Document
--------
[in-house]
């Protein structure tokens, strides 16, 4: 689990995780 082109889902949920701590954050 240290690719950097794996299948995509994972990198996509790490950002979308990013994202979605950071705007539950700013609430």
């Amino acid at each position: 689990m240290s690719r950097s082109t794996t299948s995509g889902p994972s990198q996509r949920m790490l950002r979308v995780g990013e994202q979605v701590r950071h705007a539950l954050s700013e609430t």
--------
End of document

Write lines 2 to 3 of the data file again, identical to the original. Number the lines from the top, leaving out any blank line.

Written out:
């Protein structure tokens, strides 16, 4: 689990995780 082109889902949920701590954050 240290690719950097794996299948995509994972990198996509790490950002979308990013994202979605950071705007539950700013609430």
């Amino acid at each position: 689990m240290s690719r950097s082109t794996t299948s995509g889902p994972s990198q996509r949920m790490l950002r979308v995780g990013e994202q979605v701590r950071h705007a539950l954050s700013e609430t």